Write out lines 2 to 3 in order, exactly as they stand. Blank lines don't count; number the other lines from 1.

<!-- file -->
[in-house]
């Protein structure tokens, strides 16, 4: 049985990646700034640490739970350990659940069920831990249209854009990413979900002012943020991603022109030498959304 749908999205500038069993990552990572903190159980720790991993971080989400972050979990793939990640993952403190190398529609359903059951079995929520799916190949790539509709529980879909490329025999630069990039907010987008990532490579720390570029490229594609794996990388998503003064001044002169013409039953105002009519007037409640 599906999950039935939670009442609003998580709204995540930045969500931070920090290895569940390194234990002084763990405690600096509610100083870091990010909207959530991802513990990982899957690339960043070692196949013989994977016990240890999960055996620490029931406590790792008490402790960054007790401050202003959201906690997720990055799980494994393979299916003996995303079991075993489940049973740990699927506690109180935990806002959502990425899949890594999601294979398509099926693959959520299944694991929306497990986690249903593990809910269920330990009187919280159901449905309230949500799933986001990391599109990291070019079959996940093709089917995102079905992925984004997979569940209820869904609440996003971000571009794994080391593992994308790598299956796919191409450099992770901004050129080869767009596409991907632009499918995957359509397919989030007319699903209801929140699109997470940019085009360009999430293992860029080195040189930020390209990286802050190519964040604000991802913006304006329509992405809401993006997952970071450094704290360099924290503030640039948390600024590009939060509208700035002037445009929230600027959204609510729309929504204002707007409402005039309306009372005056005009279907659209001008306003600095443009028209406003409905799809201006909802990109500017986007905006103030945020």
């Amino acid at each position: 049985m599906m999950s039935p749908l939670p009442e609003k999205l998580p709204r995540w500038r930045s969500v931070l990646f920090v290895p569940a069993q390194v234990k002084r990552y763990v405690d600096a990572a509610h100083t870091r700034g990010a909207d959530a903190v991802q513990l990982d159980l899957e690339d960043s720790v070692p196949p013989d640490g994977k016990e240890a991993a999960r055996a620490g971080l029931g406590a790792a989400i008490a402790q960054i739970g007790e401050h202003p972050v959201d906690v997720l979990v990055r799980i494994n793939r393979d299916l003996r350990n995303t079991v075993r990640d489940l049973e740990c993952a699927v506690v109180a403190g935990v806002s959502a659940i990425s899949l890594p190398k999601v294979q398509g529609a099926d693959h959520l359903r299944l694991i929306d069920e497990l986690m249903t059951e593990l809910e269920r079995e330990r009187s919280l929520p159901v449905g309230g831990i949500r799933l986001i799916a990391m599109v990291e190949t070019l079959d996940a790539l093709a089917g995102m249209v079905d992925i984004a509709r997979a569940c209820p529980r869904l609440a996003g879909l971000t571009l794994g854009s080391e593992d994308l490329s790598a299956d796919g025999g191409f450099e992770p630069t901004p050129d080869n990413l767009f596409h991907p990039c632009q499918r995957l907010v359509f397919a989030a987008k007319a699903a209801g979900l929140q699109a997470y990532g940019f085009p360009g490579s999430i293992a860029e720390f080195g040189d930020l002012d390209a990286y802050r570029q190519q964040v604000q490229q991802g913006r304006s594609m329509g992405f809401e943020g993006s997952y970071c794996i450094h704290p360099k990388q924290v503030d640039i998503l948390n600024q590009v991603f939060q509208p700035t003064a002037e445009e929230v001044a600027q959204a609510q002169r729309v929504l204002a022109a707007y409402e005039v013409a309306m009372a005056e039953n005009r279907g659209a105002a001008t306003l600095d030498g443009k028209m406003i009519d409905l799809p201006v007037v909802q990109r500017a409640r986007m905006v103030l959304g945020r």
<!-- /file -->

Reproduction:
């Protein structure tokens, strides 16, 4: 049985990646700034640490739970350990659940069920831990249209854009990413979900002012943020991603022109030498959304 749908999205500038069993990552990572903190159980720790991993971080989400972050979990793939990640993952403190190398529609359903059951079995929520799916190949790539509709529980879909490329025999630069990039907010987008990532490579720390570029490229594609794996990388998503003064001044002169013409039953105002009519007037409640 599906999950039935939670009442609003998580709204995540930045969500931070920090290895569940390194234990002084763990405690600096509610100083870091990010909207959530991802513990990982899957690339960043070692196949013989994977016990240890999960055996620490029931406590790792008490402790960054007790401050202003959201906690997720990055799980494994393979299916003996995303079991075993489940049973740990699927506690109180935990806002959502990425899949890594999601294979398509099926693959959520299944694991929306497990986690249903593990809910269920330990009187919280159901449905309230949500799933986001990391599109990291070019079959996940093709089917995102079905992925984004997979569940209820869904609440996003971000571009794994080391593992994308790598299956796919191409450099992770901004050129080869767009596409991907632009499918995957359509397919989030007319699903209801929140699109997470940019085009360009999430293992860029080195040189930020390209990286802050190519964040604000991802913006304006329509992405809401993006997952970071450094704290360099924290503030640039948390600024590009939060509208700035002037445009929230600027959204609510729309929504204002707007409402005039309306009372005056005009279907659209001008306003600095443009028209406003409905799809201006909802990109500017986007905006103030945020």
């Amino acid at each position: 049985m599906m999950s039935p749908l939670p009442e609003k999205l998580p709204r995540w500038r930045s969500v931070l990646f920090v290895p569940a069993q390194v234990k002084r990552y763990v405690d600096a990572a509610h100083t870091r700034g990010a909207d959530a903190v991802q513990l990982d159980l899957e690339d960043s720790v070692p196949p013989d640490g994977k016990e240890a991993a999960r055996a620490g971080l029931g406590a790792a989400i008490a402790q960054i739970g007790e401050h202003p972050v959201d906690v997720l979990v990055r799980i494994n793939r393979d299916l003996r350990n995303t079991v075993r990640d489940l049973e740990c993952a699927v506690v109180a403190g935990v806002s959502a659940i990425s899949l890594p190398k999601v294979q398509g529609a099926d693959h959520l359903r299944l694991i929306d069920e497990l986690m249903t059951e593990l809910e269920r079995e330990r009187s919280l929520p159901v449905g309230g831990i949500r799933l986001i799916a990391m599109v990291e190949t070019l079959d996940a790539l093709a089917g995102m249209v079905d992925i984004a509709r997979a569940c209820p529980r869904l609440a996003g879909l971000t571009l794994g854009s080391e593992d994308l490329s790598a299956d796919g025999g191409f450099e992770p630069t901004p050129d080869n990413l767009f596409h991907p990039c632009q499918r995957l907010v359509f397919a989030a987008k007319a699903a209801g979900l929140q699109a997470y990532g940019f085009p360009g490579s999430i293992a860029e720390f080195g040189d930020l002012d390209a990286y802050r570029q190519q964040v604000q490229q991802g913006r304006s594609m329509g992405f809401e943020g993006s997952y970071c794996i450094h704290p360099k990388q924290v503030d640039i998503l948390n600024q590009v991603f939060q509208p700035t003064a002037e445009e929230v001044a600027q959204a609510q002169r729309v929504l204002a022109a707007y409402e005039v013409a309306m009372a005056e039953n005009r279907g659209a105002a001008t306003l600095d030498g443009k028209m406003i009519d409905l799809p201006v007037v909802q990109r500017a409640r986007m905006v103030l959304g945020r």